We have conducted laboratory tests to investigate the containment of hydraulic fractures in unconsolidated, layered formations. We varied both permeability and strength of the layers in the samples. The fracture evolution was observed with X-Ray CT scanning and by excavating the sample after the test.

We found that permeability is the dominant factor in containment, if the stress contrast is small. With a factor of three to four between the permeability of the two layers there is a strong tendency for the fracture to propagate in the low permeability layer. Difference in strength is much less important for containment.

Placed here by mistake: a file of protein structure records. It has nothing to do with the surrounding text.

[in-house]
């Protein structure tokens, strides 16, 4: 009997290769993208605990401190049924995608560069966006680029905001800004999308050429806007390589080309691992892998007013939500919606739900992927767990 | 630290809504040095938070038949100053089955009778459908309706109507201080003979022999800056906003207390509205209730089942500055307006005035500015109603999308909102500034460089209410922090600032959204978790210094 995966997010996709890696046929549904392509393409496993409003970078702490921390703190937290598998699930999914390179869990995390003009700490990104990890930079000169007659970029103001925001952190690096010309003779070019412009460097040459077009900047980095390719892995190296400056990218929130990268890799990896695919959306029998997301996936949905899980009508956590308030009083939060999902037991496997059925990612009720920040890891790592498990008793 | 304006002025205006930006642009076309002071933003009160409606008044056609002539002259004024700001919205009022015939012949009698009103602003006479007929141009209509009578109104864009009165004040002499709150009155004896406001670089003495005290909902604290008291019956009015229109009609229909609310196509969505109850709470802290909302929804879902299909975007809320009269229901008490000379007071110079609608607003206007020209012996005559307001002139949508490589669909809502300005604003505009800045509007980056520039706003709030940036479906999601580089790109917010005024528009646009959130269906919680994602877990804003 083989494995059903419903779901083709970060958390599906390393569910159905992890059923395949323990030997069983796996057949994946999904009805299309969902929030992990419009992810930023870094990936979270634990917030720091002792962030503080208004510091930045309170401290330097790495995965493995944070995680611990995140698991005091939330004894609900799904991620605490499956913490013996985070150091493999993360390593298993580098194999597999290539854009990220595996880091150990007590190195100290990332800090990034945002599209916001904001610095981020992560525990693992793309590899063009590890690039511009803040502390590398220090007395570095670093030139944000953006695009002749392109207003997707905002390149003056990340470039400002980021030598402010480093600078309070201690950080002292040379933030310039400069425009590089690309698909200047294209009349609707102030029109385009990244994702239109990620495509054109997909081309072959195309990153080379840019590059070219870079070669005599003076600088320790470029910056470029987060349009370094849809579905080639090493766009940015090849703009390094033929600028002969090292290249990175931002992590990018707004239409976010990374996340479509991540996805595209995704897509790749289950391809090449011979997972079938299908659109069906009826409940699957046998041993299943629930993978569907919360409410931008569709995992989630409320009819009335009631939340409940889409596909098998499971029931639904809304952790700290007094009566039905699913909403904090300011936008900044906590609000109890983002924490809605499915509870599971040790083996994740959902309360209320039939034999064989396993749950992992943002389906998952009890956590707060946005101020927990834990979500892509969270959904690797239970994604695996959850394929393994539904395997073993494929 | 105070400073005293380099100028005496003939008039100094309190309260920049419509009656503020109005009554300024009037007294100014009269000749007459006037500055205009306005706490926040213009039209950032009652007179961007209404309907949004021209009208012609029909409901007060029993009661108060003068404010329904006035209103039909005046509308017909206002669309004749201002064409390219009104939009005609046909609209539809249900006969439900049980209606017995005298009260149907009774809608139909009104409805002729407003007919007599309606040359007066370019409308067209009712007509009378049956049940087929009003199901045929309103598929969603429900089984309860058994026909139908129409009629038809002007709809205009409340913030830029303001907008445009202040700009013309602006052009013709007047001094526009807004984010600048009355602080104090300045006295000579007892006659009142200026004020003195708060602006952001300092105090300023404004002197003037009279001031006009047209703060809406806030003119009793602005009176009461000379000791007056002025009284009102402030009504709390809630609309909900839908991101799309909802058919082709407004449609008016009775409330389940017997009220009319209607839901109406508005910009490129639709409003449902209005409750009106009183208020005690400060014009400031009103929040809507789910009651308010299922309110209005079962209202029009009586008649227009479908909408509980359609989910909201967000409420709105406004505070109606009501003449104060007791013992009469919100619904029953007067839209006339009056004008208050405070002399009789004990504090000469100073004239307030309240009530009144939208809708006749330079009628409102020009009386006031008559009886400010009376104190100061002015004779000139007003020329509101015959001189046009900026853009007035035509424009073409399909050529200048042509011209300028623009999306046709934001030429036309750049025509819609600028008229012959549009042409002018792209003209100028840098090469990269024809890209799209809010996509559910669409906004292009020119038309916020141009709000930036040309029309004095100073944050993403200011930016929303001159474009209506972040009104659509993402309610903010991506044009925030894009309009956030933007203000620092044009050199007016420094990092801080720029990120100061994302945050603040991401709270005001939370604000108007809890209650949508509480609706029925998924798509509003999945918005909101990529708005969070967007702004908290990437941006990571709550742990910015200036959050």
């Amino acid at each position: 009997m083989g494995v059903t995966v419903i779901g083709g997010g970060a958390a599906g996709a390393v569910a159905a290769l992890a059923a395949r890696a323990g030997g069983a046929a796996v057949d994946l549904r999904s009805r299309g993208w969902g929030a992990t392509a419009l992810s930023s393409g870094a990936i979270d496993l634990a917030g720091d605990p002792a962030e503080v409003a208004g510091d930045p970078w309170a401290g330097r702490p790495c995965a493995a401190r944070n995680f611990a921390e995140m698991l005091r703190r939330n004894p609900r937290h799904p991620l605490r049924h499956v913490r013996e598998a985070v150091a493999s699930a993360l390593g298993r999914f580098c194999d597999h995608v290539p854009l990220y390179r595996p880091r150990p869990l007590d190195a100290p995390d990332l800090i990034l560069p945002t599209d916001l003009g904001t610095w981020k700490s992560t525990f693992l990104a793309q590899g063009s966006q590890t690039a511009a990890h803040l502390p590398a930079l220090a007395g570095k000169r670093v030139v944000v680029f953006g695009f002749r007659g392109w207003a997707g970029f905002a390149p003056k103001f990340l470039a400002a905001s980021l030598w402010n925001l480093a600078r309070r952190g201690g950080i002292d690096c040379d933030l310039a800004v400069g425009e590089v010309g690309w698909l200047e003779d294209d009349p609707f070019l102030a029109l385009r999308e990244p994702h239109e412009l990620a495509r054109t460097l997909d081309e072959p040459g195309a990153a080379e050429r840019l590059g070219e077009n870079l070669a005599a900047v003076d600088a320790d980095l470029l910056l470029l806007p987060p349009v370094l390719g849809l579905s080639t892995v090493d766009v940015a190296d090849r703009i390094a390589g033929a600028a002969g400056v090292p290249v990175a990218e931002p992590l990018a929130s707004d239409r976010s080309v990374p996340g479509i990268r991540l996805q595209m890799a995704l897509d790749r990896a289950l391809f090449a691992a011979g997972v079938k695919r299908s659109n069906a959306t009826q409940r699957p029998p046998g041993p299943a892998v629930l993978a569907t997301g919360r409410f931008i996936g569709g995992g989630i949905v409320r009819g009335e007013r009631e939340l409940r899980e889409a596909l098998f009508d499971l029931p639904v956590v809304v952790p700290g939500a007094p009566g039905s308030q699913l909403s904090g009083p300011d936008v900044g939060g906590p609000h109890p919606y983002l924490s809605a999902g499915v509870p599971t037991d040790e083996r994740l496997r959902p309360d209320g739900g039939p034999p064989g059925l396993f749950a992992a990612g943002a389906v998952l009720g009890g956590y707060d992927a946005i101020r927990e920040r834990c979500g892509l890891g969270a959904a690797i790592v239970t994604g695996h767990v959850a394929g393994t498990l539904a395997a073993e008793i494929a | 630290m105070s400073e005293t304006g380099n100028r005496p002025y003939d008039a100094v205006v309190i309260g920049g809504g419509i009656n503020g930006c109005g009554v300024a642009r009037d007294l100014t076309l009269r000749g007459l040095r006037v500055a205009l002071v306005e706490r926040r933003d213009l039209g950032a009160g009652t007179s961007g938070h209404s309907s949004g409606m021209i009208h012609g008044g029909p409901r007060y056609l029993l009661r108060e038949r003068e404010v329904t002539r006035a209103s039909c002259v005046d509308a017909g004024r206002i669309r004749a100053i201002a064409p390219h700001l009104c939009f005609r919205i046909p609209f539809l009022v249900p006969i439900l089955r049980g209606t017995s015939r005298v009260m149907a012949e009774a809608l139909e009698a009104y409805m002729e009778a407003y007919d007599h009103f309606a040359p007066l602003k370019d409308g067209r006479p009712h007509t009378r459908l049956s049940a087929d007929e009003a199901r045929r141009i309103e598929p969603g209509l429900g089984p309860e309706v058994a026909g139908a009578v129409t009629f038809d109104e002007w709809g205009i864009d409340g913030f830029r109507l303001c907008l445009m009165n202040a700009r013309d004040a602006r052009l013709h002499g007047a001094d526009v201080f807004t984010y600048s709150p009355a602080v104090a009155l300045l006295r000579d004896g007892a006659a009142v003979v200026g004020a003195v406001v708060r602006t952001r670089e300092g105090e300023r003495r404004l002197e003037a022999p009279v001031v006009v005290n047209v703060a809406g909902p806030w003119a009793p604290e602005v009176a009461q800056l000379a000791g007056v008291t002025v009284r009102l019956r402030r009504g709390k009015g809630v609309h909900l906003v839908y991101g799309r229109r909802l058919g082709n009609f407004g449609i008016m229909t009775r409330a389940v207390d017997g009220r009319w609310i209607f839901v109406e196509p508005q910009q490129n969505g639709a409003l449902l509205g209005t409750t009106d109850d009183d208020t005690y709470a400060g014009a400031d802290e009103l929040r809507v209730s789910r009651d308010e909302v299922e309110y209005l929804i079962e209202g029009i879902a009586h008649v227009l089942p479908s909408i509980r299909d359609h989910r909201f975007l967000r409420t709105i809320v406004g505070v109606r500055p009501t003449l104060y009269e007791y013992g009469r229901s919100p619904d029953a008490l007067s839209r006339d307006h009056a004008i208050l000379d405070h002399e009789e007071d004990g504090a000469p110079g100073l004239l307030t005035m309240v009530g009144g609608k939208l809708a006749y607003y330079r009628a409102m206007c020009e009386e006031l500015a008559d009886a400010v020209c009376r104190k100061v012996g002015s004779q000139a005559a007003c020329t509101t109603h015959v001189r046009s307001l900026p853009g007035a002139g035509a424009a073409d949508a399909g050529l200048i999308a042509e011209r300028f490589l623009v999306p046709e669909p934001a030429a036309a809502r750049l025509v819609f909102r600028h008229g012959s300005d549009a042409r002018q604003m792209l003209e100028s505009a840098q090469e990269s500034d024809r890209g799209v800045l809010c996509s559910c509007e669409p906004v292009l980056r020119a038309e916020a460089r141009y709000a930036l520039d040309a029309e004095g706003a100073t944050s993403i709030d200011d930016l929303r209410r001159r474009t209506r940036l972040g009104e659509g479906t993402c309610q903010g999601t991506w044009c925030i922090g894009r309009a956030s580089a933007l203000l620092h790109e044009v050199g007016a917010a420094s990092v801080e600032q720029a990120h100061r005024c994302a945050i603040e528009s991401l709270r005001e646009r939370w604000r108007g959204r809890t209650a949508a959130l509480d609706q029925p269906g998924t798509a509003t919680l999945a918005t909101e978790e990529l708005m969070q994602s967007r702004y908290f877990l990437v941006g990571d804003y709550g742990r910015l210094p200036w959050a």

A numerical fracture propagation model described the sand as an elasto-plastic material with parameters obtained from triaxial tests and used a simplified leak-off description of the cross-linked gel. The results agree qualitatively with the tests.

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